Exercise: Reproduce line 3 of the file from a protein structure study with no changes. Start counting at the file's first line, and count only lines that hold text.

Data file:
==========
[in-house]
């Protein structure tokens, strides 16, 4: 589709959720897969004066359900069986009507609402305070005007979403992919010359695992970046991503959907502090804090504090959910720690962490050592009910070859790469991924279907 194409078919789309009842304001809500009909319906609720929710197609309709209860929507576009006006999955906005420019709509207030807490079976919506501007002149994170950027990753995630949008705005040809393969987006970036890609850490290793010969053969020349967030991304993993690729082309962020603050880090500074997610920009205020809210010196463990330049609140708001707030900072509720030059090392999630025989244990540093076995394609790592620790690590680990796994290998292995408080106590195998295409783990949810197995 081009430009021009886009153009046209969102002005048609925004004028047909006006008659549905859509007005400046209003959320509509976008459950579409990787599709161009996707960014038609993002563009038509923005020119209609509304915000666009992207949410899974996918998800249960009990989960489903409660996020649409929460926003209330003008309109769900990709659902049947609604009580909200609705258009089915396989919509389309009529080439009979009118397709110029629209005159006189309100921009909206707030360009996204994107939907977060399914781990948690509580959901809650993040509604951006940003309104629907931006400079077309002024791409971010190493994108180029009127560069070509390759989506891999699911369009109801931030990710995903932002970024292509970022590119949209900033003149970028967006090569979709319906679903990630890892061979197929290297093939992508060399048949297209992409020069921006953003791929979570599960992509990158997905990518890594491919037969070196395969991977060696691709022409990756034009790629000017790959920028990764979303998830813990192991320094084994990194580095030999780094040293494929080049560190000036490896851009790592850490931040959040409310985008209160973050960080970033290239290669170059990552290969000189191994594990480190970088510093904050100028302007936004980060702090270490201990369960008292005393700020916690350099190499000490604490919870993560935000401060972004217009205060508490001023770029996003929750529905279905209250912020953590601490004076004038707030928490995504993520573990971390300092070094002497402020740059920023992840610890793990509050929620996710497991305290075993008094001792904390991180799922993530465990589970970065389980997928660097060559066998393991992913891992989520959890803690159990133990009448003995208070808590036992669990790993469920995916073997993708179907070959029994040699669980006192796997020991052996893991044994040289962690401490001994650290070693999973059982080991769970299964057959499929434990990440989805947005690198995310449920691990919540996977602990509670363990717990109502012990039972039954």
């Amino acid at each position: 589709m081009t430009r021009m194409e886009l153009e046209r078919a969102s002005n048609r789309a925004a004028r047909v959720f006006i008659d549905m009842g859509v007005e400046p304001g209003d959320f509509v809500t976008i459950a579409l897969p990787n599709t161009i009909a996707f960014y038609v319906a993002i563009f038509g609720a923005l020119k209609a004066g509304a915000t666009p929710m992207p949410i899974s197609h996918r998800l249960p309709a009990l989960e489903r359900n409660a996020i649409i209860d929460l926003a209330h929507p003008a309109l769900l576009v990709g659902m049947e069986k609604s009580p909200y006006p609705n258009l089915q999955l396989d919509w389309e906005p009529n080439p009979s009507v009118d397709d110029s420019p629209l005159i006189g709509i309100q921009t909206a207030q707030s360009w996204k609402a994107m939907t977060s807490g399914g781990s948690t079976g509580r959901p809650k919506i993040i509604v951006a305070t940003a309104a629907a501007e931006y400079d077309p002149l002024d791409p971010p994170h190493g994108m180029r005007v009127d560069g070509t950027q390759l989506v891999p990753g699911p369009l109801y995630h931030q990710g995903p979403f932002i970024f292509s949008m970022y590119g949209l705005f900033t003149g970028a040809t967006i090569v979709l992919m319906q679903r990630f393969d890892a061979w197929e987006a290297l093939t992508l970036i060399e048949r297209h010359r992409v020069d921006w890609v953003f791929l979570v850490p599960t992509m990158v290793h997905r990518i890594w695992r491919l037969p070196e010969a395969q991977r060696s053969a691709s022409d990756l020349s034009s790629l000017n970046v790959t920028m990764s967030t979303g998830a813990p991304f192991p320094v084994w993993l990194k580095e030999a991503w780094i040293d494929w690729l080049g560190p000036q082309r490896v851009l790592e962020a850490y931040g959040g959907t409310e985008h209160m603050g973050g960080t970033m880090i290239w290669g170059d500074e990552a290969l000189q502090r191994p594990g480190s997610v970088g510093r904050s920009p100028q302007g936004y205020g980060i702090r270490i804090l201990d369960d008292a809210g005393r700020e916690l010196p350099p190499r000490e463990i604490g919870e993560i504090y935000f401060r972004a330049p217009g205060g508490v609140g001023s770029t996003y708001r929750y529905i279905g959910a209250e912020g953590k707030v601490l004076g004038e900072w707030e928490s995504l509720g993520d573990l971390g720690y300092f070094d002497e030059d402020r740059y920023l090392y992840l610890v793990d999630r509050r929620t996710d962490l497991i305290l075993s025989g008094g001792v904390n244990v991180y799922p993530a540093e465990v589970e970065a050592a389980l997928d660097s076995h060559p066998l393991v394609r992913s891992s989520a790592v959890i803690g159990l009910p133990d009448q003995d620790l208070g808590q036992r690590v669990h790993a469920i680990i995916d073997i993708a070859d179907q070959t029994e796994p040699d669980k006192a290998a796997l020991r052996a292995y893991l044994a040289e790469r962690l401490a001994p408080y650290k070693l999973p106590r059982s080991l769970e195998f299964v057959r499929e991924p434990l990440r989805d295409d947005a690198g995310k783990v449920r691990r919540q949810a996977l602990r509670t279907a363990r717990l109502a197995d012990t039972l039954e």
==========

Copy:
């Amino acid at each position: 589709m081009t430009r021009m194409e886009l153009e046209r078919a969102s002005n048609r789309a925004a004028r047909v959720f006006i008659d549905m009842g859509v007005e400046p304001g209003d959320f509509v809500t976008i459950a579409l897969p990787n599709t161009i009909a996707f960014y038609v319906a993002i563009f038509g609720a923005l020119k209609a004066g509304a915000t666009p929710m992207p949410i899974s197609h996918r998800l249960p309709a009990l989960e489903r359900n409660a996020i649409i209860d929460l926003a209330h929507p003008a309109l769900l576009v990709g659902m049947e069986k609604s009580p909200y006006p609705n258009l089915q999955l396989d919509w389309e906005p009529n080439p009979s009507v009118d397709d110029s420019p629209l005159i006189g709509i309100q921009t909206a207030q707030s360009w996204k609402a994107m939907t977060s807490g399914g781990s948690t079976g509580r959901p809650k919506i993040i509604v951006a305070t940003a309104a629907a501007e931006y400079d077309p002149l002024d791409p971010p994170h190493g994108m180029r005007v009127d560069g070509t950027q390759l989506v891999p990753g699911p369009l109801y995630h931030q990710g995903p979403f932002i970024f292509s949008m970022y590119g949209l705005f900033t003149g970028a040809t967006i090569v979709l992919m319906q679903r990630f393969d890892a061979w197929e987006a290297l093939t992508l970036i060399e048949r297209h010359r992409v020069d921006w890609v953003f791929l979570v850490p599960t992509m990158v290793h997905r990518i890594w695992r491919l037969p070196e010969a395969q991977r060696s053969a691709s022409d990756l020349s034009s790629l000017n970046v790959t920028m990764s967030t979303g998830a813990p991304f192991p320094v084994w993993l990194k580095e030999a991503w780094i040293d494929w690729l080049g560190p000036q082309r490896v851009l790592e962020a850490y931040g959040g959907t409310e985008h209160m603050g973050g960080t970033m880090i290239w290669g170059d500074e990552a290969l000189q502090r191994p594990g480190s997610v970088g510093r904050s920009p100028q302007g936004y205020g980060i702090r270490i804090l201990d369960d008292a809210g005393r700020e916690l010196p350099p190499r000490e463990i604490g919870e993560i504090y935000f401060r972004a330049p217009g205060g508490v609140g001023s770029t996003y708001r929750y529905i279905g959910a209250e912020g953590k707030v601490l004076g004038e900072w707030e928490s995504l509720g993520d573990l971390g720690y300092f070094d002497e030059d402020r740059y920023l090392y992840l610890v793990d999630r509050r929620t996710d962490l497991i305290l075993s025989g008094g001792v904390n244990v991180y799922p993530a540093e465990v589970e970065a050592a389980l997928d660097s076995h060559p066998l393991v394609r992913s891992s989520a790592v959890i803690g159990l009910p133990d009448q003995d620790l208070g808590q036992r690590v669990h790993a469920i680990i995916d073997i993708a070859d179907q070959t029994e796994p040699d669980k006192a290998a796997l020991r052996a292995y893991l044994a040289e790469r962690l401490a001994p408080y650290k070693l999973p106590r059982s080991l769970e195998f299964v057959r499929e991924p434990l990440r989805d295409d947005a690198g995310k783990v449920r691990r919540q949810a996977l602990r509670t279907a363990r717990l109502a197995d012990t039972l039954e």